Procurement: Paint it Black

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August 1, 2007: Since the war on terror began, U.S. spending on classified projects has nearly doubled, to $32 billion. These "black" projects began during World War II. The most prominent one back then was the "Manhattan Project," the $22 billion (in current dollars) effort to develop and build atomic bombs. The reason for keeping the "Manhattan Project" secret was the fear that any knowledge of the American research would make it easier for the Germans to develop the bomb, and do it first. Before World War II, no one was sure a nuclear weapon could be built. Knowledge of what the U.S. was doing, and how much it was spending, would have provided the Germans with valuable information on the possibility of building nukes.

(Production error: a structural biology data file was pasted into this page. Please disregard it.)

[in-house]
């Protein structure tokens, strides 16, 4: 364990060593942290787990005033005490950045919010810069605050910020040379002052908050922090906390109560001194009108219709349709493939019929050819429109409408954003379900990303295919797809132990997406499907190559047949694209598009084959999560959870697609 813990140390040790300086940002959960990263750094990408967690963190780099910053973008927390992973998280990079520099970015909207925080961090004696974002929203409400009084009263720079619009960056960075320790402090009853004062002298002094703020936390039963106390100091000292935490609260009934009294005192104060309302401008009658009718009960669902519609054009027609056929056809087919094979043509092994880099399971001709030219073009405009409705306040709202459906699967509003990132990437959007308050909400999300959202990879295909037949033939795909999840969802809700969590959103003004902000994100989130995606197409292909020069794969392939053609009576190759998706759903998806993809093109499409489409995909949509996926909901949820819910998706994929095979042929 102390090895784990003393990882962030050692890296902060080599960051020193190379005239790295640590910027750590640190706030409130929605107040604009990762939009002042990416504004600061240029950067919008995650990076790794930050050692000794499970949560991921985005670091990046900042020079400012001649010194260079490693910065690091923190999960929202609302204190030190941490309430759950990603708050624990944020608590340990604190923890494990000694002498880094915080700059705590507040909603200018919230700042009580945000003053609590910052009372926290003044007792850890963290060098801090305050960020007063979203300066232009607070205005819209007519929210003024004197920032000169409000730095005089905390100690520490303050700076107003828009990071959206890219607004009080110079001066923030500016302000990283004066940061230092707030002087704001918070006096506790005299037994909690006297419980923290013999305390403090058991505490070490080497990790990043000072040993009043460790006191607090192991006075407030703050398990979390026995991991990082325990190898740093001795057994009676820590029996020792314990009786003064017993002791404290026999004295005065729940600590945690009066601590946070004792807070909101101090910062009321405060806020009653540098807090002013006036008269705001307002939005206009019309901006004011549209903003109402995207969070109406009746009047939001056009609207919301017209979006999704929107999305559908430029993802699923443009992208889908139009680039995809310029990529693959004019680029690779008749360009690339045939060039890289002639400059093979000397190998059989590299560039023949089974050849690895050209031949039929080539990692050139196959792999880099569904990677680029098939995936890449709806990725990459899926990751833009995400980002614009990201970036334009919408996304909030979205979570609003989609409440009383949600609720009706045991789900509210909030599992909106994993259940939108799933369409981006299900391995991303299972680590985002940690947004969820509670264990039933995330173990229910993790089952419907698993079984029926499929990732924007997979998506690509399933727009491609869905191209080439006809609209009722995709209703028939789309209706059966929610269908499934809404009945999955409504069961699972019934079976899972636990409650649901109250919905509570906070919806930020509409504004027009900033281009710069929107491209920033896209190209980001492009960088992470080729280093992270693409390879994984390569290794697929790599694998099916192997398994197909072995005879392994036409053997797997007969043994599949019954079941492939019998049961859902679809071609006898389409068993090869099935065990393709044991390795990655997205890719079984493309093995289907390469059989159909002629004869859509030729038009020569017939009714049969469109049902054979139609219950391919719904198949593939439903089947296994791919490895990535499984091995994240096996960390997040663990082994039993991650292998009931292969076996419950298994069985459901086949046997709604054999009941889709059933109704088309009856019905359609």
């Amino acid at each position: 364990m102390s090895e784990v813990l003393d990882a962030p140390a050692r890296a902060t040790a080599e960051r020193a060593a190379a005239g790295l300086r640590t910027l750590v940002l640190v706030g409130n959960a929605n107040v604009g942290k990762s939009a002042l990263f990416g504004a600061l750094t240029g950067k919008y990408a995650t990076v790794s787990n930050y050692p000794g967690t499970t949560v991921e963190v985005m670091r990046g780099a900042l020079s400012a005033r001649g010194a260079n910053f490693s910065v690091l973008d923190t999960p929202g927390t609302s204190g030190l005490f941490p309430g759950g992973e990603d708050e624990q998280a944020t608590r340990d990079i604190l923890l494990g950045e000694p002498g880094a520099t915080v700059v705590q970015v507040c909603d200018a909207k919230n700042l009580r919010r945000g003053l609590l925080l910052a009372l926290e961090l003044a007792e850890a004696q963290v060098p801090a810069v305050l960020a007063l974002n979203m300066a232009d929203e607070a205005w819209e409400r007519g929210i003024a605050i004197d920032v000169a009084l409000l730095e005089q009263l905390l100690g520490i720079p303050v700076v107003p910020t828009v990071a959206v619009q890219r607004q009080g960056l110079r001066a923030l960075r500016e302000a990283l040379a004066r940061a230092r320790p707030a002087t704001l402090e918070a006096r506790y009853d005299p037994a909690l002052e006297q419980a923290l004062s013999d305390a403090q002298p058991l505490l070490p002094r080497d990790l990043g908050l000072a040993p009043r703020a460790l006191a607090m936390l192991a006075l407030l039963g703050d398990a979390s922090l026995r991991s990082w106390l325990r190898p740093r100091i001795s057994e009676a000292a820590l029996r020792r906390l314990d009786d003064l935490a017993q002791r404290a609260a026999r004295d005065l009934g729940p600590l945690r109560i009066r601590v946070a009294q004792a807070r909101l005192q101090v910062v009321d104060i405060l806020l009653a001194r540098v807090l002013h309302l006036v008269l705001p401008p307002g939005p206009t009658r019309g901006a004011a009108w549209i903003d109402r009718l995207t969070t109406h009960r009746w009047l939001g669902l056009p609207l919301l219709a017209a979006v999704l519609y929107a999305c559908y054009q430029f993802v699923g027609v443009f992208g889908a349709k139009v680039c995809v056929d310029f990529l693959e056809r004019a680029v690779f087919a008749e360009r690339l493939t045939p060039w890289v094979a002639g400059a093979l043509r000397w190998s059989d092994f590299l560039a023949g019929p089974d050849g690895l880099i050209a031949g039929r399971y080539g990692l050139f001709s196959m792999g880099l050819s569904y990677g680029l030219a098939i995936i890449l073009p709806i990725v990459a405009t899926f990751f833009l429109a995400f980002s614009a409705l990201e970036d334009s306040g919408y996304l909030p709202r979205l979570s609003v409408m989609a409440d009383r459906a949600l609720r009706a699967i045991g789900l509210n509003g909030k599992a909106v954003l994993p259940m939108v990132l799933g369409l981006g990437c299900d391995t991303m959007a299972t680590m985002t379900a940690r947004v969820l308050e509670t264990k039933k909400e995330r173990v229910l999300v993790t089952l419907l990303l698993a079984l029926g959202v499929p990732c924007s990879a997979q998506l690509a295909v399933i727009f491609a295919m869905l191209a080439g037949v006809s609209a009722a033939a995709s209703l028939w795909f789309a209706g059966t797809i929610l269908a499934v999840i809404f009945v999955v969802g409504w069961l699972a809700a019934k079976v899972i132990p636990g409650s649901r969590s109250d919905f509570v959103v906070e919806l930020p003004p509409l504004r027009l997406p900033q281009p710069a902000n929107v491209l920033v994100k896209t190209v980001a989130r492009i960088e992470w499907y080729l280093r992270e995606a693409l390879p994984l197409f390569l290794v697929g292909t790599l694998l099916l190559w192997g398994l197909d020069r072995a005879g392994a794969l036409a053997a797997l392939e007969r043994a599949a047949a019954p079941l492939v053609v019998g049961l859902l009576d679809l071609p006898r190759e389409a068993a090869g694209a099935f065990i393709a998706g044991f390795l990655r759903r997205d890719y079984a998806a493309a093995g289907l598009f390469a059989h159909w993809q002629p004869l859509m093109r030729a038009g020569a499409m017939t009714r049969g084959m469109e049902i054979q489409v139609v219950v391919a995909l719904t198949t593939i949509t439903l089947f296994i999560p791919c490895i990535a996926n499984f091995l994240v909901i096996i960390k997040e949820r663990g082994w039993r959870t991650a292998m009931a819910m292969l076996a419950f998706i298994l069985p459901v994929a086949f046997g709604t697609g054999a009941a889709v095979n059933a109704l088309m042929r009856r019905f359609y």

After World War II, especially when the Cold War began in the late 1940s, there were a lot more new military technologies that were useful to the enemy even if they just knew you were working on them, and how much you were spending. So black projects continued to get funded, and shrouded in secrecy. The most obvious of these were the ones involving aircraft, like the F-117 and B-2 stealth bombers. But there were many more projects involving spy satellites, nuclear weapons and all manner of electronic devices. The air force has traditionally gotten most of the "black" money. Currently about 40 percent of the air force research and procurement budgets. Overall, about 60 percent of black money is for research, the rest for procurement. We could tell you more, but it's all classified.

 


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